Tony Blair made it clear to George Bush at a meeting in Texas 11 months before the Iraq invasion that he would be prepared to join the US in toppling Saddam Hussein, the inquiry into the war was told today.
The prime minister repeatedly told the US president that British policy was to back United Nations attempts to seek Iraq's disarmament, Sir David Manning, his foreign policy adviser, told the inquiry.
However, Blair was "absolutely prepared to say he was willing to contemplate regime change if [UN-backed measures] did not work", Manning said. If it proved impossible to pursue the UN route, then Blair would be "willing to use force", Manning emphasised.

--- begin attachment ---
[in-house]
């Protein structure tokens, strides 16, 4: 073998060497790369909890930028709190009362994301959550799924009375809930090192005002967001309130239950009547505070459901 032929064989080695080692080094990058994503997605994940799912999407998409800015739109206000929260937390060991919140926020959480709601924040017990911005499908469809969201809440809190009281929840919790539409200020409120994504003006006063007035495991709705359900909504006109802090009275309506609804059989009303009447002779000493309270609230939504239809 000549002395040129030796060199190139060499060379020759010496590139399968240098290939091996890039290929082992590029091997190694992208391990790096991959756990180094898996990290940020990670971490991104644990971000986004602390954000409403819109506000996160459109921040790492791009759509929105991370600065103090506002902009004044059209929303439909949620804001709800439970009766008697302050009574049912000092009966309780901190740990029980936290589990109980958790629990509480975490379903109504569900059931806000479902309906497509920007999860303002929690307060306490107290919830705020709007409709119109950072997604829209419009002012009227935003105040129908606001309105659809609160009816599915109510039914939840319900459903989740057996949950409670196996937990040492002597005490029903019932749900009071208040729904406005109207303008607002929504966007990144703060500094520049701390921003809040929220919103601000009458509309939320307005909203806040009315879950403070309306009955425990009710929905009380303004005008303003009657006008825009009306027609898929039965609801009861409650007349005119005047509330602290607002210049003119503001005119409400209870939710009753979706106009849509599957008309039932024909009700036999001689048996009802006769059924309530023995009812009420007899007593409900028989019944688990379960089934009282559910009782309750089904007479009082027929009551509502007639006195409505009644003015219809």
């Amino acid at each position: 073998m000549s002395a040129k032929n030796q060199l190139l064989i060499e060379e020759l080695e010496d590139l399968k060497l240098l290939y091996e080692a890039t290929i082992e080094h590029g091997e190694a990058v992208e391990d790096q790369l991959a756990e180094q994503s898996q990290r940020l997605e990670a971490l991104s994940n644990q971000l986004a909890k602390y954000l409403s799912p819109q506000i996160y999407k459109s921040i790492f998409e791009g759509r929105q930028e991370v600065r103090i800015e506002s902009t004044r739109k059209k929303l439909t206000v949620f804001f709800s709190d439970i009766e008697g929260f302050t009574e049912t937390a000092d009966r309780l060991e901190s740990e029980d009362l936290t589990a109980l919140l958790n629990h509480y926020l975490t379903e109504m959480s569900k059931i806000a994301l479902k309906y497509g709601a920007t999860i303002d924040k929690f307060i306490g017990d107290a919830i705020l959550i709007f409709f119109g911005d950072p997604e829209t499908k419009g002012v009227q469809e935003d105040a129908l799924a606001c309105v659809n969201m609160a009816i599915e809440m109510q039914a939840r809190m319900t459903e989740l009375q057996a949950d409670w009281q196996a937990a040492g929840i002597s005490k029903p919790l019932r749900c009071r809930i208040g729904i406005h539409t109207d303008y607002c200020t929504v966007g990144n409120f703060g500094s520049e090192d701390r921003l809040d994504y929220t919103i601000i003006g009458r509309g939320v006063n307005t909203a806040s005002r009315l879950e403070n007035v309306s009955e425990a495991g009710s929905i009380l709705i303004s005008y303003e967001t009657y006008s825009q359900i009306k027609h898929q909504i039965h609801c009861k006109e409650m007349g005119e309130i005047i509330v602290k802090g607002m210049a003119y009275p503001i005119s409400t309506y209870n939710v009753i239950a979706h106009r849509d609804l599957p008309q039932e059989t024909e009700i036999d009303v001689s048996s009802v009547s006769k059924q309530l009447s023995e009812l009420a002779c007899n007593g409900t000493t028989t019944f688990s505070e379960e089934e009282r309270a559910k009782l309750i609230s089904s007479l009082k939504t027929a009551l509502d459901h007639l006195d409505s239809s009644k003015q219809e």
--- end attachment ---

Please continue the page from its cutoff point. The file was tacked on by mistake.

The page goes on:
Manning recalled the meeting between the two leaders at Crawford, Bush's Texas ranch, in April 2002. "I look back at Crawford as the moment that he [Blair] was saying, yes, there is a route through this that is an international, peaceful one and it is through the UN, but if it doesn't work, we will be willing to undertake regime change," Manning said.
The issue is crucial because Blair was warned at the time by Lord Goldsmith, the attorney general, and other legal advisers that going to war with regime change as the objective was unlawful and breached the UN charter.
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